TAPinto: New Jersey will be voting on the legalization of marijuana.  What do you see in terms of training your officers for Driving Under the Influence (DUI) enforcement?

McConnell: The possible legalization of marijuana does pose various issues from a law enforcement perspective.  The primary issue that is of greatest concern is the ability to properly enforce our DUI statutes.  Currently, there is no test which is readily available and easily administered which would quantify the use of marijuana by a motorist.  Blood and urine tests are effective, however, they are not cost effective and in the case of blood tests cannot be given by police officers. 

Additionally, the implied consent laws of New Jersey do not apply to blood and urine samples, which becomes a legal challenge for law enforcement.  To further complicate the issue, the mere presence of narcotics in the blood or urine does not equate to a per se violation of our DUI statutes.  With alcohol related cases, our breath and / or blood tests are quantified and a blood alcohol content of a set level does equate to a per se violation.

Currently, the Red Bank Police Department has two police officers who are certified Drug Recognition Experts.  The training to become certified is extremely challenging and time-consuming.  Once certified these officers are able to conduct a battery of tests on a motorist to determine their impairment and to determine what category of narcotics they are impaired by.  Unfortunately, prosecutions for these cases are very challenging and are another hurdle in enforcing our DUI laws effectively.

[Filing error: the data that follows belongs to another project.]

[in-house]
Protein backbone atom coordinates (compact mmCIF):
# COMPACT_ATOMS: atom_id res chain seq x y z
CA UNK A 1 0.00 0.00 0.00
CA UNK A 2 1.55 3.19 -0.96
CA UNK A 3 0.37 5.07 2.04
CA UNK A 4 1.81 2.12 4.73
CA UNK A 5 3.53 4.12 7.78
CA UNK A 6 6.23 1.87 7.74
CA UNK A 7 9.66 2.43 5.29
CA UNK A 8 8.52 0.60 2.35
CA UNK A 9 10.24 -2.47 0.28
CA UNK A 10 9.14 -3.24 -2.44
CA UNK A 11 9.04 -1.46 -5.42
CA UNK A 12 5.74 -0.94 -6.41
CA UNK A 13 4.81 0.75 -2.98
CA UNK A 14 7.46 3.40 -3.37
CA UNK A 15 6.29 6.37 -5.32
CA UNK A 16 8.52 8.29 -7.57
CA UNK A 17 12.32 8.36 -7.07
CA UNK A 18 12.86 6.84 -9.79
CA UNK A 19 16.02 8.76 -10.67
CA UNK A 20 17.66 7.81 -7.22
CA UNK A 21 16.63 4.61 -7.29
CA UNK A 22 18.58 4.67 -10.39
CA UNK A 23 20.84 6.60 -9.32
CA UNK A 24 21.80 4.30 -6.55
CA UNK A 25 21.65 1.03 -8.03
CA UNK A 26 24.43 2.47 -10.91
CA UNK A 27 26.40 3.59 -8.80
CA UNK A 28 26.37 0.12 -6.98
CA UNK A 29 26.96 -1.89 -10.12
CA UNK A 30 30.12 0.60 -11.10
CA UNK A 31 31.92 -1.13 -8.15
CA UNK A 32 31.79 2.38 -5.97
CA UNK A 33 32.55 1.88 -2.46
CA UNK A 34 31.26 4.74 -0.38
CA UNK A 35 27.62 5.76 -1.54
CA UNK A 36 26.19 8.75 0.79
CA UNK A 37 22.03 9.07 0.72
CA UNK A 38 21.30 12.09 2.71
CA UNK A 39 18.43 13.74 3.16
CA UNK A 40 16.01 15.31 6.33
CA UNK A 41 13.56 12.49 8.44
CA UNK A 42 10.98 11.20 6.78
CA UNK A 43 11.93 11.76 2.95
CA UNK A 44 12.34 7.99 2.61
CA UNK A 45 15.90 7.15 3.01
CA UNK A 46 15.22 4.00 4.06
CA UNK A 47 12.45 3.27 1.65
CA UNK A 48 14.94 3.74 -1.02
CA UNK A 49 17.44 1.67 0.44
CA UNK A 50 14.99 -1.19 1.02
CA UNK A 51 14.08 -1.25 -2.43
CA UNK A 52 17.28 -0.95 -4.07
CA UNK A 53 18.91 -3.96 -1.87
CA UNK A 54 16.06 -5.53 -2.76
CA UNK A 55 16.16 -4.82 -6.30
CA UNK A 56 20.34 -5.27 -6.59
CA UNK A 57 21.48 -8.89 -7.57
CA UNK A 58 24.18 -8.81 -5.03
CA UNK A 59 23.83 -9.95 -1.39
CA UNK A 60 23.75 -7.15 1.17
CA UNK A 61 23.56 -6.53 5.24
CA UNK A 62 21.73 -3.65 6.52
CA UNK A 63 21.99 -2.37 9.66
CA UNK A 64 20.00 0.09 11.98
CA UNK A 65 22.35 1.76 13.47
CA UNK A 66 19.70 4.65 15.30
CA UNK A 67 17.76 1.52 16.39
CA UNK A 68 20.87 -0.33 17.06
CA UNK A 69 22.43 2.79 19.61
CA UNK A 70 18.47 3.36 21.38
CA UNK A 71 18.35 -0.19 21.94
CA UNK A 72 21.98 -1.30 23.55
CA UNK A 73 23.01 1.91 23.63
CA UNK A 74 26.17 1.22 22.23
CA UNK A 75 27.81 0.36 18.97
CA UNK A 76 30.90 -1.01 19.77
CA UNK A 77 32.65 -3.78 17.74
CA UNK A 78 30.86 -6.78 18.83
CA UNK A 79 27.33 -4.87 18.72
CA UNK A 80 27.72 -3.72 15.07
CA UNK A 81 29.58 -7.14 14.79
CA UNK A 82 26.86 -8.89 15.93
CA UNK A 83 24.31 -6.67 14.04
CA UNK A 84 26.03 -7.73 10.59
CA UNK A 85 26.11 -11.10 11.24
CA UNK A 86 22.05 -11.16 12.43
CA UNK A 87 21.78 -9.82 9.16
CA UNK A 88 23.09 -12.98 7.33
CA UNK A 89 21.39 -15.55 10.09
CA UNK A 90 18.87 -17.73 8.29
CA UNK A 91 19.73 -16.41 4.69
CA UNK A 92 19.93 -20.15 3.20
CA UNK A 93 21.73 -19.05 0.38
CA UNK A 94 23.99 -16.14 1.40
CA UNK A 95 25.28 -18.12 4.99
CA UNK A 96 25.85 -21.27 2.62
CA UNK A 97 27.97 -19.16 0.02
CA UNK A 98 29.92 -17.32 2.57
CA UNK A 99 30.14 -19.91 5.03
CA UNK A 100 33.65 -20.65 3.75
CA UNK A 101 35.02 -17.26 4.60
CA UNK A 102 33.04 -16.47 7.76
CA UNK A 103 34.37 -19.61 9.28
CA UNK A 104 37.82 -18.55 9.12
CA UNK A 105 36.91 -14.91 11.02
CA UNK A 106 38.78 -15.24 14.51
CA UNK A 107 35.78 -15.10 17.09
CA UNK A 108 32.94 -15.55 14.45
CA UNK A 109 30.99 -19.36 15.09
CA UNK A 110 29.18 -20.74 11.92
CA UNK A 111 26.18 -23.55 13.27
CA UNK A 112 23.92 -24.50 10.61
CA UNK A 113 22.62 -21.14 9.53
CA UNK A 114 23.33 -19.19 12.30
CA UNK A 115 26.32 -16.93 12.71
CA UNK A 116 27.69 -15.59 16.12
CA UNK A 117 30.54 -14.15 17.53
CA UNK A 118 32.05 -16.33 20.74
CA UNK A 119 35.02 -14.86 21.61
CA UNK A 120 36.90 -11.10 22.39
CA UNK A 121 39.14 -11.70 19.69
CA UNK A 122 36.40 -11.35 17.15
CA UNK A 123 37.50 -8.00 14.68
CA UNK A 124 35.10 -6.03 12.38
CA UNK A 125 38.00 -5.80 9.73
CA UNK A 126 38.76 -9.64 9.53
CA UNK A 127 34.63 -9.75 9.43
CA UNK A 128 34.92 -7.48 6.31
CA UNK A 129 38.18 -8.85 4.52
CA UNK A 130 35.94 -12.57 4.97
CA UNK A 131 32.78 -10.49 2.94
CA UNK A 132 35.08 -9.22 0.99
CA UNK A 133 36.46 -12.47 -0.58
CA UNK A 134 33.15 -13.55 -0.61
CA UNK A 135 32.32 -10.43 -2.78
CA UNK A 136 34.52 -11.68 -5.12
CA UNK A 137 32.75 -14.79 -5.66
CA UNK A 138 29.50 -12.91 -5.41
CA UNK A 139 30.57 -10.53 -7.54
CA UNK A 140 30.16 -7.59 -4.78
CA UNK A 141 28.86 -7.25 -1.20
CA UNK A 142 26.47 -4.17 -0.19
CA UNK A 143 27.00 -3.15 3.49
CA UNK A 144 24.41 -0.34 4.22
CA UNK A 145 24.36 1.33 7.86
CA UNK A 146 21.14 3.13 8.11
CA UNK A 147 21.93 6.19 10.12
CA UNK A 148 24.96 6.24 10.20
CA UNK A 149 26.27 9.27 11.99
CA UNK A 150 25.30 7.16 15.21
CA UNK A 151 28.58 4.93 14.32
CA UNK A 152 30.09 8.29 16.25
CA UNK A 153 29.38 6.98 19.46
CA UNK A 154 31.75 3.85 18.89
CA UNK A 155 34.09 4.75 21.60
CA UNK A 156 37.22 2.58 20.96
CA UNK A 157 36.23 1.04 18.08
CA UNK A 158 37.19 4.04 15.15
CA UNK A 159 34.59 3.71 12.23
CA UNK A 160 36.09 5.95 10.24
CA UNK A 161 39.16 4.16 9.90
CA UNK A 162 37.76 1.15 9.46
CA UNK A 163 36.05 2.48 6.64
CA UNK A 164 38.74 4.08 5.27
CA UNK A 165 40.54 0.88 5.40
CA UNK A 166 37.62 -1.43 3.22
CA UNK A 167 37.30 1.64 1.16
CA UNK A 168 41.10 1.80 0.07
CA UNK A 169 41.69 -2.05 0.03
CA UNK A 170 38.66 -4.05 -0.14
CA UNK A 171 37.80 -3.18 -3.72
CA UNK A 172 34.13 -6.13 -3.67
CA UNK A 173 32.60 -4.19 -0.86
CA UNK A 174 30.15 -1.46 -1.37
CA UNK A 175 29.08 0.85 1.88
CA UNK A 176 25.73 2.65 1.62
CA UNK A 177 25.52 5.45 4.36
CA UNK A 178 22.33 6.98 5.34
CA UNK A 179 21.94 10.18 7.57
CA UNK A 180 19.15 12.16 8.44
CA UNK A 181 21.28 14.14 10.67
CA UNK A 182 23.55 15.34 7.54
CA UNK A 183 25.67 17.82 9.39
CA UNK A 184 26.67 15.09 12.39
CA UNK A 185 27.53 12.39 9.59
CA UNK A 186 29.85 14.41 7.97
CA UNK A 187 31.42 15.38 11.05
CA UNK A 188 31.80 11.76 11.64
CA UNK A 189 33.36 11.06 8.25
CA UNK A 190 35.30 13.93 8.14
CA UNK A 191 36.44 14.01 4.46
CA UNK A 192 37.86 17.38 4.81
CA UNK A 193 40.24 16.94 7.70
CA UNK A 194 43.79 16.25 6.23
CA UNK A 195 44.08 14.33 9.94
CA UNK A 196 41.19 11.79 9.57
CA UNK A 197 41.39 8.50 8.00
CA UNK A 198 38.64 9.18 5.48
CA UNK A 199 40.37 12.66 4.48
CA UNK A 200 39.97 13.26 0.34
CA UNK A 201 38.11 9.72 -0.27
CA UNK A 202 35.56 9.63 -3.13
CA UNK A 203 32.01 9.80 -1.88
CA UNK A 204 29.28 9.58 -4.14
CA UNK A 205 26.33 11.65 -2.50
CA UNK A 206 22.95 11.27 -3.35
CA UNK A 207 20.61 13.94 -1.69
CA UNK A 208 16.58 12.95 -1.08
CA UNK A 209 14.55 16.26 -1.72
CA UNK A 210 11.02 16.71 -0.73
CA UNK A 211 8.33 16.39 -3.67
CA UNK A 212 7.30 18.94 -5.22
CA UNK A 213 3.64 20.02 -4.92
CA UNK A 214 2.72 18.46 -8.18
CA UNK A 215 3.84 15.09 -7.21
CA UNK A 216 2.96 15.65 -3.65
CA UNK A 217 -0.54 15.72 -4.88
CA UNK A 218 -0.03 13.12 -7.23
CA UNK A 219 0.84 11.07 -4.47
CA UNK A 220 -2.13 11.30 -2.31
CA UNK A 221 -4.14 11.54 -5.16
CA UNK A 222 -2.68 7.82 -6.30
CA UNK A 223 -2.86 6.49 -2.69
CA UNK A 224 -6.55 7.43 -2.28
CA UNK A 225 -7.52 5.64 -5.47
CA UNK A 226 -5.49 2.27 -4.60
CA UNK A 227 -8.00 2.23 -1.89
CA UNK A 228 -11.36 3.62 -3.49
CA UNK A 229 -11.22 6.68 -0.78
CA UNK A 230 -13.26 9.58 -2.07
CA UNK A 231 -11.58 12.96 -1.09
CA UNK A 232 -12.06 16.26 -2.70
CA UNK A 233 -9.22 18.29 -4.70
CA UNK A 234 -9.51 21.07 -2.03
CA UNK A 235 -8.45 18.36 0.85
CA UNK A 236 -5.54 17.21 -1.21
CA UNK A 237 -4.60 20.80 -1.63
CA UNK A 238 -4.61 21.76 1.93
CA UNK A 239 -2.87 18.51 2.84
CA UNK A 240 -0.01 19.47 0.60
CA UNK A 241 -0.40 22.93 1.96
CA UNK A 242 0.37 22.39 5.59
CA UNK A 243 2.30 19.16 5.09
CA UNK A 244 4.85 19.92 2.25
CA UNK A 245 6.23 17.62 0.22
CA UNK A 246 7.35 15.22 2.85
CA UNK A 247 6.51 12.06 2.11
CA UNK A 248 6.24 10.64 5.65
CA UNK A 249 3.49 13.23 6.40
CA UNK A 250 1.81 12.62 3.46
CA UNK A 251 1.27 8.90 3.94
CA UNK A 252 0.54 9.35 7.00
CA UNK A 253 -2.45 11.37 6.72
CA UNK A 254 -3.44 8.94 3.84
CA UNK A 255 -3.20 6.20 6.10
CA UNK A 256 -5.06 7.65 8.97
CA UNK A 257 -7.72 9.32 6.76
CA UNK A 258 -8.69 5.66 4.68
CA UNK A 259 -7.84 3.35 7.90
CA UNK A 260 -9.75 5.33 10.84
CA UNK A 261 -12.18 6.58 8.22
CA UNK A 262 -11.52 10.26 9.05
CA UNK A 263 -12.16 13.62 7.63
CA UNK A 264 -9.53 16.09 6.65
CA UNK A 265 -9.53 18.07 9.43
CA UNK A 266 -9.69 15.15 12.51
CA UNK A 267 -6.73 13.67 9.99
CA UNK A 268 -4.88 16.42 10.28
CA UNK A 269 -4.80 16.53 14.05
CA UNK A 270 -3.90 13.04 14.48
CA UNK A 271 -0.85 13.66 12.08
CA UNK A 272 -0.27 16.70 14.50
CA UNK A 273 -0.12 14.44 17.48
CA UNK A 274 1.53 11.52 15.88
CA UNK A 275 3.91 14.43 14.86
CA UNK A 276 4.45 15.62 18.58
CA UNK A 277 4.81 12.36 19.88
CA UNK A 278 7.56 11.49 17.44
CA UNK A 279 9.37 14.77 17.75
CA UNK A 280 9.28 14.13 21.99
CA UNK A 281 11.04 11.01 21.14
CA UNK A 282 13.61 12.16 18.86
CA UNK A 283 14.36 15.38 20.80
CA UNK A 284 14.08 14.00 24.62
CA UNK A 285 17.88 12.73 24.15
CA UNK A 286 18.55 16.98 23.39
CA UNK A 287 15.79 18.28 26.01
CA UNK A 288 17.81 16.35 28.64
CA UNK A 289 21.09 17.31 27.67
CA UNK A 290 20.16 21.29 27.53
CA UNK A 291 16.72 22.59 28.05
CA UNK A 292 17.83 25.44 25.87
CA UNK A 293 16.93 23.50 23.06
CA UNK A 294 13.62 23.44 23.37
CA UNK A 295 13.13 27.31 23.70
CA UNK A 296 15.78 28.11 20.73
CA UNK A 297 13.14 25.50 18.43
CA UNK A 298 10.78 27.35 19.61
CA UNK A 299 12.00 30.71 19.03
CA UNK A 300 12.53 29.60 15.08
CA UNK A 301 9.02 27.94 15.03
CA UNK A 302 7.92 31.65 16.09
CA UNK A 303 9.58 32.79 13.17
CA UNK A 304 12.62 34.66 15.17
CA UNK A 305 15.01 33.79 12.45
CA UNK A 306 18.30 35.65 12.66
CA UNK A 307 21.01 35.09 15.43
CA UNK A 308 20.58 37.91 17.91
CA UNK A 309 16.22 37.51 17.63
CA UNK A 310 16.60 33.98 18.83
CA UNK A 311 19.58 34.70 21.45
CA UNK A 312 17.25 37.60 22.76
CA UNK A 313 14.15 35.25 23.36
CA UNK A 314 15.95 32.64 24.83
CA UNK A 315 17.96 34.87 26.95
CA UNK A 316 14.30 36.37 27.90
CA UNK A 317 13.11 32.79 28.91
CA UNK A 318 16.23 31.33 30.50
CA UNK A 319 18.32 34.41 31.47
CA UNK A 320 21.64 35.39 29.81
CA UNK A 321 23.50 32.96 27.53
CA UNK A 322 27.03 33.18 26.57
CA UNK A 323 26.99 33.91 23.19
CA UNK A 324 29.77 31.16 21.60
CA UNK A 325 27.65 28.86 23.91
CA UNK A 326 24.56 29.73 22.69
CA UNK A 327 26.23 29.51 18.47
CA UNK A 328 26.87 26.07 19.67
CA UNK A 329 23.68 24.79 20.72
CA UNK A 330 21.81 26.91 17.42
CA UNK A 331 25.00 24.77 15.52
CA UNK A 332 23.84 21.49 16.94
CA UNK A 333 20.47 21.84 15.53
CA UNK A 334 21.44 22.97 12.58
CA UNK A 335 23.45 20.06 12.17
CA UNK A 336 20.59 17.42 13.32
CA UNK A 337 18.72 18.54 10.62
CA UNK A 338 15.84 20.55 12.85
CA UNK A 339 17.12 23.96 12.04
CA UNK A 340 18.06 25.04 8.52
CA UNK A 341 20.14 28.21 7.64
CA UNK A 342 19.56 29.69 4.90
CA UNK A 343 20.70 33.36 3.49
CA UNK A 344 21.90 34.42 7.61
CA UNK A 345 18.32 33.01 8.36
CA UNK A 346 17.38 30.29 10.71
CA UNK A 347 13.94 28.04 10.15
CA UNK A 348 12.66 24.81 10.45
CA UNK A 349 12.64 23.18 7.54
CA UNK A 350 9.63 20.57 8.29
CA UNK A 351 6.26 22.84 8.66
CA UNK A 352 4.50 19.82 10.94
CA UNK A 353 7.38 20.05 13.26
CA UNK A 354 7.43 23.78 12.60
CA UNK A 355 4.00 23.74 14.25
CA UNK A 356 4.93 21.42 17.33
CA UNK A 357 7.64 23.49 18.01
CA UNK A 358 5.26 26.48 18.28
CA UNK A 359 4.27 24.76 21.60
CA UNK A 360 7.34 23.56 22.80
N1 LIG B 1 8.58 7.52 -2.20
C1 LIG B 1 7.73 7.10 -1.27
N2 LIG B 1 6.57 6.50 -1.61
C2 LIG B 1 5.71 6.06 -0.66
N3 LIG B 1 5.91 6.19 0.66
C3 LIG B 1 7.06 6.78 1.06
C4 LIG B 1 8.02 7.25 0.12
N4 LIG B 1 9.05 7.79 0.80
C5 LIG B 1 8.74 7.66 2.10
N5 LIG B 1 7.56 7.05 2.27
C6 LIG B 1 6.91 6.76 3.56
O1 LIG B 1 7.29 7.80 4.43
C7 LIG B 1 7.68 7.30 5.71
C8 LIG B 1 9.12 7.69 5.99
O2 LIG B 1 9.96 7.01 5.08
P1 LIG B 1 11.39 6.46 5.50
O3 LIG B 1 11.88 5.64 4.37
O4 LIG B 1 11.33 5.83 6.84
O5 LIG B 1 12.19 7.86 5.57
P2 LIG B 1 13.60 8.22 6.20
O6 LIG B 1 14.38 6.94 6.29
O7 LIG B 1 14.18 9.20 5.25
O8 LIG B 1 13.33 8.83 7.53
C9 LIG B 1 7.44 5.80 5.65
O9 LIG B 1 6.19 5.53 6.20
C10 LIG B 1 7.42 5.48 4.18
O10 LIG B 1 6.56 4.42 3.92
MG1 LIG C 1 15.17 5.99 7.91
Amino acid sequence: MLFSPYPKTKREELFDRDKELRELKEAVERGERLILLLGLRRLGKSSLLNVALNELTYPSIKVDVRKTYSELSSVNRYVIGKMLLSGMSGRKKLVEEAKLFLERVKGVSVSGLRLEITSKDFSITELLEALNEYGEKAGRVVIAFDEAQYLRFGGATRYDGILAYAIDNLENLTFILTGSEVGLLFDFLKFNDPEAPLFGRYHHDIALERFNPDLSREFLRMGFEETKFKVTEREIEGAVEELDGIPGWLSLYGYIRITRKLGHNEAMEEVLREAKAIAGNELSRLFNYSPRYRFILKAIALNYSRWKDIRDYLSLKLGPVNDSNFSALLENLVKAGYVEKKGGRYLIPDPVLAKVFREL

The Supreme Court is currently scheduled to consider the validity of these tests and hopefully will deem them to be a reliable means of determining the impairment of drivers suspect of driving under the influence of narcotics.   The hope, not only of our department, but of agencies state-wide is to expand the cadre of Drug Recognition Experts in the coming months and years.

TAPinto: What steps are being taken by the Red Bank Police Department, beyond education, to combat the drug problem locally?

McConnell: We are always looking for new ways to enhance our response to these incidents and to the degree possible increase our enforcement efforts.

We fully recognize that we are not going to arrest our way out of this problem and need to think beyond the traditional role of law enforcement. 

To that end, I have met with other local police chiefs and we are exploring the possibility of providing a direct link between law enforcement and drug treatment. 

There are various programs such as this currently in operation, and essentially, they work to connect offenders who are charged with narcotic offenses or offenses that have a nexus to drug use, with treatment options, on the spot.  Recovery or addiction coaches respond to incidents of arrests or overdoses and attempt to place the user in a rehab type facility immediately.  Most of the programs offer some form of consideration for the original offenses if the offender successfully completes the program. 

While opioid addiction is extremely difficult to overcome, and we know we will not be successful in many cases, any success we do have will be a life saved. 

We also are preparing to deploy Narcan more widely within the department in order to enhance our ability to respond to incidents of drug overdoses.  Currently, we have several patrol vehicles on each shift equipped with Narcan.  With the assistance of the NJ Department of Health, we will soon be equipping every officer in the department with two doses of Narcan so that they are equipped at all times to respond effectively to overdose incidents.